Modern zoos’ journey into the future goes far beyond the scope of zoos today and the global zoo and aquarium conservation strategy plays an important role on this path. Zoos and conservation organizations across the world joined forces in the global zoo and aquarium conservation strategy years ago. The stated aim of all participants is to play their part in protecting and preserving global natural habitats, along with the plants and animals that live in them, that still exist today. The strategy involves more than just paying lip service and it places obligations on the participants. Many of the objectives, achievements and standards formulated by the strategy are already part of the traditions that have been fostered at Basel zoological gardens for many years. For example, the Etoscha, Gamgoas and Australis enclosures bring biological and ecological backgrounds to life for the purpose of the strategy. Nature’s food chain is presented in the Etoscha house and the Gamgoas house is characterized by the conflict-ridden relationship between human beings and nature. Australis gives an insight into the unique world of animal reproduction on the Australian continent. The opening mentioned also includes Basel Zoo’s financial investments in scientific projects.
|Selected conservation projects|
|Big Life Foundation lion project: Predator Compensation Fund|
|Berggorilla Regenwald Direkthilfe|
|Indian Rhino Vision 2020 (IRV2020)|
|EAZA Ape Campaign|
|Kinabatangan Orang-Utan Conservation Project (KOCP)|
|Okapi Wildlife Reserve|
|Golden lion tamarin|
|Basel Zoo Supports Chimpanzee Corridor in Uganda|
|Somali Wild Ass Research Project in Eritrea|
|Painted hunting dog project|
|The Proyecto Mono Tocon|
|African penguin project|
Somali Wild Ass Research Project in Eritrea
The Somali wild ass is one of the most greatly endangered equidae. Its numbers have fallen by more than 90% in the past 20 years and it is now only found in Eritrea, Ethiopia and Somalia.
In Eritrea, wild asses live in the Asa’ila Mountains between the Buri Peninsula and the Dalool Depression. 47 wild asses could be individually identified there. Their density in this area is estimated to be 47 wild asses per 100km2. This is the highest density in the present distribution area and it corresponds to the density in Ethiopia in the 1970s. On the Messir Plateau is it possible to get within 100m of the asses and observe their behaviour.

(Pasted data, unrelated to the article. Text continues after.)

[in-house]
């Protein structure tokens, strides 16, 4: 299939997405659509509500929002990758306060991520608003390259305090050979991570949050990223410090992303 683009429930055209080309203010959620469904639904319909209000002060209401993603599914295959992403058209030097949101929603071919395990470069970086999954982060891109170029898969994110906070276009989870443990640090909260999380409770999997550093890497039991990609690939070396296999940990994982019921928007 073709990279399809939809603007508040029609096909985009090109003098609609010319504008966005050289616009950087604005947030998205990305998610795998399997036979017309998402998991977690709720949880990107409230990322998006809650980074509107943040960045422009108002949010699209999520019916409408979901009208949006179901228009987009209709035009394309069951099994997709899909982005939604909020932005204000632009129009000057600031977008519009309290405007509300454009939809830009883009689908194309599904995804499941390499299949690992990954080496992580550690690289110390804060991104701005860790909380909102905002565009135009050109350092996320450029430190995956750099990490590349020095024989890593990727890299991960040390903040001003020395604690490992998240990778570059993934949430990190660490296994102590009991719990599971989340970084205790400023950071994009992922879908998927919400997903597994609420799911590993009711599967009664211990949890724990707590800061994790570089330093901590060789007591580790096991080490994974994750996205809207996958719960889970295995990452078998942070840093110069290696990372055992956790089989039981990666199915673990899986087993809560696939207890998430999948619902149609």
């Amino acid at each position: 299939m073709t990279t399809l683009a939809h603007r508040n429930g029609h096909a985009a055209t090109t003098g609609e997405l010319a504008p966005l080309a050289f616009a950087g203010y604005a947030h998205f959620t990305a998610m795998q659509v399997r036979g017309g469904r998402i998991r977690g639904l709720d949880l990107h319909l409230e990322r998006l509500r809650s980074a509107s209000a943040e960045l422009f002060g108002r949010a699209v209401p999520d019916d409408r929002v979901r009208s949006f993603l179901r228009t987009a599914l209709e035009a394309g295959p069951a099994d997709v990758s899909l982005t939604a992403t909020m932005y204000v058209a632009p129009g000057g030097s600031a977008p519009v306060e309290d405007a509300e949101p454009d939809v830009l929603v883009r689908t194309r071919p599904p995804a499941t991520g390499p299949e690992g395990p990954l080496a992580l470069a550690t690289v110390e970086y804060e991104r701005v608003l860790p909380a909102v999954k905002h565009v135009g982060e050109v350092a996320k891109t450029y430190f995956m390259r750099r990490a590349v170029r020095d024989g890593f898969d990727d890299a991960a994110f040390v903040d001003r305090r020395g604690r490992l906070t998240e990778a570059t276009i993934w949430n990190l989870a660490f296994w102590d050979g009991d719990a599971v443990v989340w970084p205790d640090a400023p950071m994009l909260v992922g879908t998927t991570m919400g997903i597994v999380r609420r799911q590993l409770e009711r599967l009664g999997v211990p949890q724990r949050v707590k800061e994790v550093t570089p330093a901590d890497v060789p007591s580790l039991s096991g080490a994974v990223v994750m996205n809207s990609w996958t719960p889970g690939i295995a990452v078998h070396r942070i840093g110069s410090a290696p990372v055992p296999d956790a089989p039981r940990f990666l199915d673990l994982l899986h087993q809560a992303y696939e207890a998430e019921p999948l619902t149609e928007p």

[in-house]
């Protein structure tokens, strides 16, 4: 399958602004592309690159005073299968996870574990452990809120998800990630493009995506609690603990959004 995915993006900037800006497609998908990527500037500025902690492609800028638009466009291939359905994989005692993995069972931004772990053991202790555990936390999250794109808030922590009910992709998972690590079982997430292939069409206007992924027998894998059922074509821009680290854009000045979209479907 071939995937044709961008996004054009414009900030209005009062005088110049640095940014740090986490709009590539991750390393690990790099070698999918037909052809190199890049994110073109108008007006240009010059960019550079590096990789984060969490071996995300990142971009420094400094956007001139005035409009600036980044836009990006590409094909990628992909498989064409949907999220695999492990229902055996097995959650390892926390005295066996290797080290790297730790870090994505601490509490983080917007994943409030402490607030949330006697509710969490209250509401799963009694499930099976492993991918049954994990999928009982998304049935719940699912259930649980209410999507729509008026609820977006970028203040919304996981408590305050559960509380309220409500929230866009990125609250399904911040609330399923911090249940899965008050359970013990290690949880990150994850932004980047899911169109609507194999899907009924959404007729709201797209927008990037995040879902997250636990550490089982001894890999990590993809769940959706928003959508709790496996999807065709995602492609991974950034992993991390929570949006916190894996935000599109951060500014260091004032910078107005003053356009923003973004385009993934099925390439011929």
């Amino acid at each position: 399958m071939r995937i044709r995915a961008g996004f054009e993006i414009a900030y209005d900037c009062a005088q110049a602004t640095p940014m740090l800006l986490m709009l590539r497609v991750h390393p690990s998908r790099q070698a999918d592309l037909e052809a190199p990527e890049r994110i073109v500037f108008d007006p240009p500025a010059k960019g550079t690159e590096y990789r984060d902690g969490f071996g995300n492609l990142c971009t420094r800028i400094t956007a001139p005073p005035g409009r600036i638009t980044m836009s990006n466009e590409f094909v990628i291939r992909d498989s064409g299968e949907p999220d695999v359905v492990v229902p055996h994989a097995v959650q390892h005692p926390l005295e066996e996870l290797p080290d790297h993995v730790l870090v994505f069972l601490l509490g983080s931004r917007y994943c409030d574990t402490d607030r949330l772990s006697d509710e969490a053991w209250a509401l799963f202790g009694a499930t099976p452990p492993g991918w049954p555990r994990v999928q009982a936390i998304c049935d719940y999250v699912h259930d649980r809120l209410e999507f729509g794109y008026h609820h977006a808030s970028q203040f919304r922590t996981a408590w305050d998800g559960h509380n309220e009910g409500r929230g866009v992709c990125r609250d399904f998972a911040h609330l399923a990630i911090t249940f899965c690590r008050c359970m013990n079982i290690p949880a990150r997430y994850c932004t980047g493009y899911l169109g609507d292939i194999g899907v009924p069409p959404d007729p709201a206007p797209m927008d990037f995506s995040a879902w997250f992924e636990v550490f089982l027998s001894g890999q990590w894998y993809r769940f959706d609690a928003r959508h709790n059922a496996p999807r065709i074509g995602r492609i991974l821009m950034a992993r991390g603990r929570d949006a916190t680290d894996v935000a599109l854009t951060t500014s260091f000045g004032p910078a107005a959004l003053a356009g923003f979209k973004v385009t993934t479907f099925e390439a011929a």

The project provides the scientific information needed to study the biology of the wild asses and the demands that they place on their habitat, as well as to protect them. The results of the project will be used to compile a management plan and provisions for safeguarding the various parts of the area will be drawn up. The aims of the management plan are preservation of the ecosystem, protection of the wild asses and long-term safeguarding of natural resources for the local population. The results achieved shall be made available to the local population, scientists, politicians and the agricultural office. A further objective of the research is to determine the genetic variability of the population in comparison to populations in Ethiopia. At the same time, investigations will determine whether interbreeding between wild and domesticated asses has occurred.
Somali wild asses live in loose herds of usually fewer than 5 animals and the only stable social unit is formed by a mother and her young. The loose herds vary with regard to age structure and gender of members. There are groups of adults of the same gender, but also mixed groups with mares and stallions of all ages. Stallions usually live alone, but sometimes with other stallions. Females are polyoestrous and foals are born between October and February. Mares live with their foal and/or yearling. Male foals in the investigation area were not seen as adults later on, which indicates that they move on to other areas and also means that inbreeding is unlikely. Some adult stallions are territorial and only territorial stallions were observed mating with mares. The social system of the Somali wild ass on the Messir Plateau is typical of equidae in desert habitats.